That was just one of dozens of trades for public sector clients. Citigroup was a lead on several record-breaking bond sales – €15bn from Spain, €14bn from Italy, £12bn from the UK, as well as US$7bn transactions from Abu Dhabi and Saudi Arabia. It also printed many other landmark deals, including a US dollar bond for China, a century bond for Israel, a 50-year for Indonesia and a 30-year for Egypt.
The latter was the country’s largest-ever international bond – and biggest for any African country – and provided it with a vital US$5bn, in effect allowing it to pre-fund its needs for the year ahead. Egypt followed up with a US$750m green bond less than four months later, the first from the Middle East. Both deals were the culmination of deep ties to the country through thick and thin.
“We’ve been on the ground in Cairo now for over 30 years, so we are a major foreign bank player in the Egyptian local government, local currency and foreign currency marketplace,” said David Walker, who heads the EMEA public sector team. “We're in constant dialogue with them and involved in all sorts of work on the ground.”
Of course, not every country has had access to markets. Some were already in financial trouble before the pandemic, and the cost and economic fallout of the virus has pushed a handful over the edge. Citigroup has been a vital partner for those governments – particularly in Latin America and Africa – that have found themselves unable to stay current on their debts.
When Ecuador needed help restructuring US$18bn of foreign currency debt, it turned to Citigroup for help. The bank helped structure a complex two-stage solution that gave Quito breathing space in the early part of the pandemic. Investors agreed to defer interest payments and waive cross-acceleration and cross-default clauses. A full restructuring followed a few months later.
The bank was already an adviser to the government going into the crisis and was mandated quickly to find a solution. Its work came at a critical time, just as the International Monetary Fund and World Bank were working on their debt service suspension initiative for the poorest countries, and helped to establish important precedents that were later used by dozens of other countries, including the G20’s debt service suspension initiative.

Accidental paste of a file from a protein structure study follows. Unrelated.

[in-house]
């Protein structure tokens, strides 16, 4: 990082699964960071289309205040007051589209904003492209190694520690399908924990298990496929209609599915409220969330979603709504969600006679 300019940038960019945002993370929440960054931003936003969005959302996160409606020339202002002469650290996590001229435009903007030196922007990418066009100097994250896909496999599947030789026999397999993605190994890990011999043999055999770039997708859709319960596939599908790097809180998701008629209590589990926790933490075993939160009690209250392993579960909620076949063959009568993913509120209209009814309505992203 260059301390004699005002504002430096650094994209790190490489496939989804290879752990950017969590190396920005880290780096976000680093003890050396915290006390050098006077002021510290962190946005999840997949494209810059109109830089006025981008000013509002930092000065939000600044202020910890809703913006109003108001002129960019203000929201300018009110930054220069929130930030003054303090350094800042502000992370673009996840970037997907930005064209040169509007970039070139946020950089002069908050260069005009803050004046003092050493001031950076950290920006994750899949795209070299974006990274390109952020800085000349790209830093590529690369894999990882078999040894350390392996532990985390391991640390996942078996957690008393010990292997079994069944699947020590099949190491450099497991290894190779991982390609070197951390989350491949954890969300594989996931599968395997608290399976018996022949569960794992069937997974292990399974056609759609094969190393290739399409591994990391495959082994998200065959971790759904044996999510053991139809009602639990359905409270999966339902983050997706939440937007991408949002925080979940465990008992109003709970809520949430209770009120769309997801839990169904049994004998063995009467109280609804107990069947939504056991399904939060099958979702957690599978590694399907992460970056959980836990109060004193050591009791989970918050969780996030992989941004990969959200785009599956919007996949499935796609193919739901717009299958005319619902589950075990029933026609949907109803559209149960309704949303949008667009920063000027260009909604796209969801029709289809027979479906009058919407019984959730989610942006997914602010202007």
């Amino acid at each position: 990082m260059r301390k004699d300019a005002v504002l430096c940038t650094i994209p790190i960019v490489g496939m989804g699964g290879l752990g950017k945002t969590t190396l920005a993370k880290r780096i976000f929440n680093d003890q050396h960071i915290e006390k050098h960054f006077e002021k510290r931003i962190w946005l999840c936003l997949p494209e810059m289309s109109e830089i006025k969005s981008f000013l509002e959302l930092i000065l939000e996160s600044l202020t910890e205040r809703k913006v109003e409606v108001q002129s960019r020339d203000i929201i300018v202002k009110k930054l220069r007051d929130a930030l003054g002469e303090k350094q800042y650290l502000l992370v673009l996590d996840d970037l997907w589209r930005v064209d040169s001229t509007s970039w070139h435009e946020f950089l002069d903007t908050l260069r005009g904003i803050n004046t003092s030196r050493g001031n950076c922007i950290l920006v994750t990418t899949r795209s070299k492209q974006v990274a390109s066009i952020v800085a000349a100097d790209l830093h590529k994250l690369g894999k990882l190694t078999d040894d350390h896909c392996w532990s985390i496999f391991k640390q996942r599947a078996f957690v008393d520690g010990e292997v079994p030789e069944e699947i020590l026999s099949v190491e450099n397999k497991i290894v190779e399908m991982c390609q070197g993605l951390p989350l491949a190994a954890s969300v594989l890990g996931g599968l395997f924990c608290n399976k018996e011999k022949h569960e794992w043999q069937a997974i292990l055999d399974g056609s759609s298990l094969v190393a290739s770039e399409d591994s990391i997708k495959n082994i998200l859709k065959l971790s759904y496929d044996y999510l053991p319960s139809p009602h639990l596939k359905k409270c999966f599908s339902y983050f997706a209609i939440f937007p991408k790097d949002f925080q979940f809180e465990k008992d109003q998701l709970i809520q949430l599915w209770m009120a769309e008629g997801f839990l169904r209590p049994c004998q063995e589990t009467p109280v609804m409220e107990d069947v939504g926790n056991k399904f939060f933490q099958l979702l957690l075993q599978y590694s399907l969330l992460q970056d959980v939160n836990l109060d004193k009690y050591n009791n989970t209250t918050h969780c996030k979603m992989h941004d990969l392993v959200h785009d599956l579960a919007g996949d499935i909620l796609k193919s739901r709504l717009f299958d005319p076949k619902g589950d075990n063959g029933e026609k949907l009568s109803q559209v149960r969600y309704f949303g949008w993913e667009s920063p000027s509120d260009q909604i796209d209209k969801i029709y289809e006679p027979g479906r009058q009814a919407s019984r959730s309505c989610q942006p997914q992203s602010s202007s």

“We were the advocates for them not to default,” said Jay Collins, vice-chairman for banking, capital markets and advisory, who worked on the initiative. “And this is critical, because it led the way for our role in DSSI. We believed that there was the potential to ask the market constructively to extend, that an extension was something we could get consent for, and that sovereigns shouldn't need to default in order to be given time.”
“Our advice – and this was embraced by Ecuador, the IMF, US Treasury and others – was that default would be a bad precedent and a market-moving event at a very bad time,” said Collins. “We worked closely with the Fund – and we ultimately were able to get the market not only to extend, but then to restructure the debt of Ecuador.”
The bank was also a critical player in a number of big government equity sales. In Saudi Arabia, it was a global coordinator on the US$29bn IPO of Aramco, which took years of hard work. While many banks took part, Citigroup’s subsequent work for the kingdom – it advised Sabic on its sale to Aramco and the sovereign wealth fund on its purchase of a stake in Jio Platforms – indicates how its work was valued.
Citigroup was also involved in some of the other big privatisations of the year. It was joint global coordinator on the €1.8bn IPO of Francaise des Jeux, the French state lottery, which was the largest listing in the country for 15 years. It was also lead adviser to Abu Dhabi Power on its reverse merger into TAQA, creating a national champion and one of the largest utility companies in the region.
Airlines were of course among those companies worst affected by the pandemic, and Citigroup worked closely with those governments that had major stakes in carriers. It was financial adviser to Agence des participations de l'Etat on the €7bn bailout of Air France, completed a €500m rights issue for Finnair and advised Austria on a support package for its flagship carrier.